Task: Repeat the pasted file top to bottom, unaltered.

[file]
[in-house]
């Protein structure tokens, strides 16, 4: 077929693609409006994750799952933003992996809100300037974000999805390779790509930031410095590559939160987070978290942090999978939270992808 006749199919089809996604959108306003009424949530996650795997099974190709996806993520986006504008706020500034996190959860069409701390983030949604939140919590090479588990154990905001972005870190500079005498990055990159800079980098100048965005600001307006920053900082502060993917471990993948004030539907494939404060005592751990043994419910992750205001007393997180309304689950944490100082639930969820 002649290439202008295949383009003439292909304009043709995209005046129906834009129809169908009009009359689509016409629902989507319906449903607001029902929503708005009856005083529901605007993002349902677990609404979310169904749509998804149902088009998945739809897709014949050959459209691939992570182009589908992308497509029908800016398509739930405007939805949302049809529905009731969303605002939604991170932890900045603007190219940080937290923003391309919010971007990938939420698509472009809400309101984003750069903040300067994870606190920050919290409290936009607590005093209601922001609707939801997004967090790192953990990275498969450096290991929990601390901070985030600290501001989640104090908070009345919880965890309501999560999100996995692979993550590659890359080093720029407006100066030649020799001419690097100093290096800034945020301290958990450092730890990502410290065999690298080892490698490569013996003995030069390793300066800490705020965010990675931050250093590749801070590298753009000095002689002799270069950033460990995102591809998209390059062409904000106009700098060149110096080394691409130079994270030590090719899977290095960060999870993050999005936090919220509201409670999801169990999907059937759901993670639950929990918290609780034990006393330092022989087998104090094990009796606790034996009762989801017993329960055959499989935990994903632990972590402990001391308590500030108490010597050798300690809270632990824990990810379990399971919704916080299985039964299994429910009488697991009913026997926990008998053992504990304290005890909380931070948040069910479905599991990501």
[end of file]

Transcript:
[in-house]
């Protein structure tokens, strides 16, 4: 077929693609409006994750799952933003992996809100300037974000999805390779790509930031410095590559939160987070978290942090999978939270992808 006749199919089809996604959108306003009424949530996650795997099974190709996806993520986006504008706020500034996190959860069409701390983030949604939140919590090479588990154990905001972005870190500079005498990055990159800079980098100048965005600001307006920053900082502060993917471990993948004030539907494939404060005592751990043994419910992750205001007393997180309304689950944490100082639930969820 002649290439202008295949383009003439292909304009043709995209005046129906834009129809169908009009009359689509016409629902989507319906449903607001029902929503708005009856005083529901605007993002349902677990609404979310169904749509998804149902088009998945739809897709014949050959459209691939992570182009589908992308497509029908800016398509739930405007939805949302049809529905009731969303605002939604991170932890900045603007190219940080937290923003391309919010971007990938939420698509472009809400309101984003750069903040300067994870606190920050919290409290936009607590005093209601922001609707939801997004967090790192953990990275498969450096290991929990601390901070985030600290501001989640104090908070009345919880965890309501999560999100996995692979993550590659890359080093720029407006100066030649020799001419690097100093290096800034945020301290958990450092730890990502410290065999690298080892490698490569013996003995030069390793300066800490705020965010990675931050250093590749801070590298753009000095002689002799270069950033460990995102591809998209390059062409904000106009700098060149110096080394691409130079994270030590090719899977290095960060999870993050999005936090919220509201409670999801169990999907059937759901993670639950929990918290609780034990006393330092022989087998104090094990009796606790034996009762989801017993329960055959499989935990994903632990972590402990001391308590500030108490010597050798300690809270632990824990990810379990399971919704916080299985039964299994429910009488697991009913026997926990008998053992504990304290005890909380931070948040069910479905599991990501």